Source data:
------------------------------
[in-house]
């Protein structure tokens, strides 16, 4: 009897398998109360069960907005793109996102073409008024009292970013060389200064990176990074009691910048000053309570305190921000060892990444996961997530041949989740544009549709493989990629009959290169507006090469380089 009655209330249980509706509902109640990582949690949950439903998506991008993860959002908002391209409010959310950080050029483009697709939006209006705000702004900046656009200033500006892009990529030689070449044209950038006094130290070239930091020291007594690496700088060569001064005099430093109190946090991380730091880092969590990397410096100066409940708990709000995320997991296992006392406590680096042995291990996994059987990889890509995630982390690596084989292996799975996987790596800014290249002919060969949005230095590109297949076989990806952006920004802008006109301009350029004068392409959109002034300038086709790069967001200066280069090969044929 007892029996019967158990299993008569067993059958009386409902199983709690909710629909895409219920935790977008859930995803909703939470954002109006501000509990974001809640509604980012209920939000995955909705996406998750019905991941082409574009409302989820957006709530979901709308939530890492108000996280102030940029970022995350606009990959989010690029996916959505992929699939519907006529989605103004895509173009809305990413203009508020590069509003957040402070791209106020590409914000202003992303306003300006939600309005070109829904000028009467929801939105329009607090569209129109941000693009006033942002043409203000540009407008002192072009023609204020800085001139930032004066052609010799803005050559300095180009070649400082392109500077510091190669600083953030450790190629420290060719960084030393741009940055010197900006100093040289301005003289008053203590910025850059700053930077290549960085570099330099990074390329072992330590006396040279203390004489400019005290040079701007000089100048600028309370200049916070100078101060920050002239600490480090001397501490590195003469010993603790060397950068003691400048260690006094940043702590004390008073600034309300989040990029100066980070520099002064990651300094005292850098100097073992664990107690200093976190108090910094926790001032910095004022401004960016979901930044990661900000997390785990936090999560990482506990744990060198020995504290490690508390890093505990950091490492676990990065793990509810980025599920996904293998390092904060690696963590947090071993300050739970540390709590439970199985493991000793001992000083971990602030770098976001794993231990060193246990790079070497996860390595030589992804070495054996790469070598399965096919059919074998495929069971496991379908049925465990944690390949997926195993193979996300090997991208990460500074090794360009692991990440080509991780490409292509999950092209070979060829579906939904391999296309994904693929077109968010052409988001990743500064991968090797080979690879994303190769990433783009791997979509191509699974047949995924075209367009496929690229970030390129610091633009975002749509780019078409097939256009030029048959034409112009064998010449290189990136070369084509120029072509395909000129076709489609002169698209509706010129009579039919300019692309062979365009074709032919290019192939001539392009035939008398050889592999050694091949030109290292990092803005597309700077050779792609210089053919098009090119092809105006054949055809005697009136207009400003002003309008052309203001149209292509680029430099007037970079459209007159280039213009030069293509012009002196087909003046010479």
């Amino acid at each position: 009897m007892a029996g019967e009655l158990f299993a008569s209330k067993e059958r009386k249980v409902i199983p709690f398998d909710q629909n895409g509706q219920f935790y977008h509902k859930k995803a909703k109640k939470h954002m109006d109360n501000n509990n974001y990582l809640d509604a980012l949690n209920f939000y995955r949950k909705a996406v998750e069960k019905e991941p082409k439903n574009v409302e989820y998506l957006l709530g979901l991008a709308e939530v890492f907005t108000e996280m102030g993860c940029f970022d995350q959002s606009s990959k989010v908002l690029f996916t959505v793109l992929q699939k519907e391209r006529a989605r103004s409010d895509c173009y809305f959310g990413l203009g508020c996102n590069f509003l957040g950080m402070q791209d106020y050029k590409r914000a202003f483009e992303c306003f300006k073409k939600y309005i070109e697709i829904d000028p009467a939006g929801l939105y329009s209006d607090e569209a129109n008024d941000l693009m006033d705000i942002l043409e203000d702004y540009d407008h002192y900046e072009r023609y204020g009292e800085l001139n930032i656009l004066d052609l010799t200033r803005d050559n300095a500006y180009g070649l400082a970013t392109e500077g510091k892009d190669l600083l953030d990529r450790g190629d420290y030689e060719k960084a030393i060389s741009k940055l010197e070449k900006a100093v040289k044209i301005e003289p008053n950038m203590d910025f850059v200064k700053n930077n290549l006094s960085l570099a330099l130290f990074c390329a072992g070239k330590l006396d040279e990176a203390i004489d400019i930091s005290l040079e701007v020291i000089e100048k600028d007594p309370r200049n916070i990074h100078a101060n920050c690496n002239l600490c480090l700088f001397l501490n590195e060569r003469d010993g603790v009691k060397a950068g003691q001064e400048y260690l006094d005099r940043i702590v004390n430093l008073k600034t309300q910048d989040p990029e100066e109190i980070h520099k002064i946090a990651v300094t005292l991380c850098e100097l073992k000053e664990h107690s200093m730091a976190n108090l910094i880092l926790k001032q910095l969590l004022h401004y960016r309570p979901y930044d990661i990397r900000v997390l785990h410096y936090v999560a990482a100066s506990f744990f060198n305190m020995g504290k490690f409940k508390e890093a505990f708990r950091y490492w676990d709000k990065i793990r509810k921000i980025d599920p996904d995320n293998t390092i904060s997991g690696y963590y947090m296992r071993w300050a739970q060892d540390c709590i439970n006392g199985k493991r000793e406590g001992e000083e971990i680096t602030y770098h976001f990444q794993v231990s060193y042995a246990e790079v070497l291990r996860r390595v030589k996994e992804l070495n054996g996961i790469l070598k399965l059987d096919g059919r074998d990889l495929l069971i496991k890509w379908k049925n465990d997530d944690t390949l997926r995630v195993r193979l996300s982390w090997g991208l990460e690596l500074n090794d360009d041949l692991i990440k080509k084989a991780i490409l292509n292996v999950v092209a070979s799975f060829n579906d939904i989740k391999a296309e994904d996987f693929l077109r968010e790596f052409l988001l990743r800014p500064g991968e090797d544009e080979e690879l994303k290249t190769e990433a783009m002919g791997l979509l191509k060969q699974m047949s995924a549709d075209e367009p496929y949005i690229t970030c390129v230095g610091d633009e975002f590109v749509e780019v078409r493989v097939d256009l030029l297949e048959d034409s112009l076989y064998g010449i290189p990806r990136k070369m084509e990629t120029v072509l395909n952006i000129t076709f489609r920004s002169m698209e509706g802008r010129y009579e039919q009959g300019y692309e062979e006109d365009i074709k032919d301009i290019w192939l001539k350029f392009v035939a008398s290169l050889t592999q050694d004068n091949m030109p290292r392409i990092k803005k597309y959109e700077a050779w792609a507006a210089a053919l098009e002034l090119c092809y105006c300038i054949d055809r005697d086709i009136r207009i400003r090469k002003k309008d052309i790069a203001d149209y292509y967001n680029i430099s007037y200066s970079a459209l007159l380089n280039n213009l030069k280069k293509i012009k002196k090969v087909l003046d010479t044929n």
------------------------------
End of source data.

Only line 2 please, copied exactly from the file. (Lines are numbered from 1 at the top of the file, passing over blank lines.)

């Protein structure tokens, strides 16, 4: 009897398998109360069960907005793109996102073409008024009292970013060389200064990176990074009691910048000053309570305190921000060892990444996961997530041949989740544009549709493989990629009959290169507006090469380089 009655209330249980509706509902109640990582949690949950439903998506991008993860959002908002391209409010959310950080050029483009697709939006209006705000702004900046656009200033500006892009990529030689070449044209950038006094130290070239930091020291007594690496700088060569001064005099430093109190946090991380730091880092969590990397410096100066409940708990709000995320997991296992006392406590680096042995291990996994059987990889890509995630982390690596084989292996799975996987790596800014290249002919060969949005230095590109297949076989990806952006920004802008006109301009350029004068392409959109002034300038086709790069967001200066280069090969044929 007892029996019967158990299993008569067993059958009386409902199983709690909710629909895409219920935790977008859930995803909703939470954002109006501000509990974001809640509604980012209920939000995955909705996406998750019905991941082409574009409302989820957006709530979901709308939530890492108000996280102030940029970022995350606009990959989010690029996916959505992929699939519907006529989605103004895509173009809305990413203009508020590069509003957040402070791209106020590409914000202003992303306003300006939600309005070109829904000028009467929801939105329009607090569209129109941000693009006033942002043409203000540009407008002192072009023609204020800085001139930032004066052609010799803005050559300095180009070649400082392109500077510091190669600083953030450790190629420290060719960084030393741009940055010197900006100093040289301005003289008053203590910025850059700053930077290549960085570099330099990074390329072992330590006396040279203390004489400019005290040079701007000089100048600028309370200049916070100078101060920050002239600490480090001397501490590195003469010993603790060397950068003691400048260690006094940043702590004390008073600034309300989040990029100066980070520099002064990651300094005292850098100097073992664990107690200093976190108090910094926790001032910095004022401004960016979901930044990661900000997390785990936090999560990482506990744990060198020995504290490690508390890093505990950091490492676990990065793990509810980025599920996904293998390092904060690696963590947090071993300050739970540390709590439970199985493991000793001992000083971990602030770098976001794993231990060193246990790079070497996860390595030589992804070495054996790469070598399965096919059919074998495929069971496991379908049925465990944690390949997926195993193979996300090997991208990460500074090794360009692991990440080509991780490409292509999950092209070979060829579906939904391999296309994904693929077109968010052409988001990743500064991968090797080979690879994303190769990433783009791997979509191509699974047949995924075209367009496929690229970030390129610091633009975002749509780019078409097939256009030029048959034409112009064998010449290189990136070369084509120029072509395909000129076709489609002169698209509706010129009579039919300019692309062979365009074709032919290019192939001539392009035939008398050889592999050694091949030109290292990092803005597309700077050779792609210089053919098009090119092809105006054949055809005697009136207009400003002003309008052309203001149209292509680029430099007037970079459209007159280039213009030069293509012009002196087909003046010479």